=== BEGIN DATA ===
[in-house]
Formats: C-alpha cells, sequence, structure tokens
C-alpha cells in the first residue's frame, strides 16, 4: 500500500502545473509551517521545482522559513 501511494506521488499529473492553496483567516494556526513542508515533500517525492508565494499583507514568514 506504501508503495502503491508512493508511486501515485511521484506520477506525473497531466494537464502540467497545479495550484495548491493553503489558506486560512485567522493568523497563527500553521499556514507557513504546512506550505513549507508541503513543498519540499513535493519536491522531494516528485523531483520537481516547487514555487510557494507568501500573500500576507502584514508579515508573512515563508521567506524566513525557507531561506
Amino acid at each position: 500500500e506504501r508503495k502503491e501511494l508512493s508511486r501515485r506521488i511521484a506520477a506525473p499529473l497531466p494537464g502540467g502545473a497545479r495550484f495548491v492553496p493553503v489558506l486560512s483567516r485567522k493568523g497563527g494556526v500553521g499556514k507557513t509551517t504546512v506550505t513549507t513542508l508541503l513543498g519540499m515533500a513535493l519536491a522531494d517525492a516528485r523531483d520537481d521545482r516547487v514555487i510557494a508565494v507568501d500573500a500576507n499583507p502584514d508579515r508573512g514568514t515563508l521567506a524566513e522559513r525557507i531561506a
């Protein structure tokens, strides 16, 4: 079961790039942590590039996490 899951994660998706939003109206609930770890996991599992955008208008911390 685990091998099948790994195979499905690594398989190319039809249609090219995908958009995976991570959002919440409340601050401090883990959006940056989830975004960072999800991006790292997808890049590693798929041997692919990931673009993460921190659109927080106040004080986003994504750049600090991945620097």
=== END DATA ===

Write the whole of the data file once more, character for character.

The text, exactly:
[in-house]
Formats: C-alpha cells, sequence, structure tokens
C-alpha cells in the first residue's frame, strides 16, 4: 500500500502545473509551517521545482522559513 501511494506521488499529473492553496483567516494556526513542508515533500517525492508565494499583507514568514 506504501508503495502503491508512493508511486501515485511521484506520477506525473497531466494537464502540467497545479495550484495548491493553503489558506486560512485567522493568523497563527500553521499556514507557513504546512506550505513549507508541503513543498519540499513535493519536491522531494516528485523531483520537481516547487514555487510557494507568501500573500500576507502584514508579515508573512515563508521567506524566513525557507531561506
Amino acid at each position: 500500500e506504501r508503495k502503491e501511494l508512493s508511486r501515485r506521488i511521484a506520477a506525473p499529473l497531466p494537464g502540467g502545473a497545479r495550484f495548491v492553496p493553503v489558506l486560512s483567516r485567522k493568523g497563527g494556526v500553521g499556514k507557513t509551517t504546512v506550505t513549507t513542508l508541503l513543498g519540499m515533500a513535493l519536491a522531494d517525492a516528485r523531483d520537481d521545482r516547487v514555487i510557494a508565494v507568501d500573500a500576507n499583507p502584514d508579515r508573512g514568514t515563508l521567506a524566513e522559513r525557507i531561506a
């Protein structure tokens, strides 16, 4: 079961790039942590590039996490 899951994660998706939003109206609930770890996991599992955008208008911390 685990091998099948790994195979499905690594398989190319039809249609090219995908958009995976991570959002919440409340601050401090883990959006940056989830975004960072999800991006790292997808890049590693798929041997692919990931673009993460921190659109927080106040004080986003994504750049600090991945620097």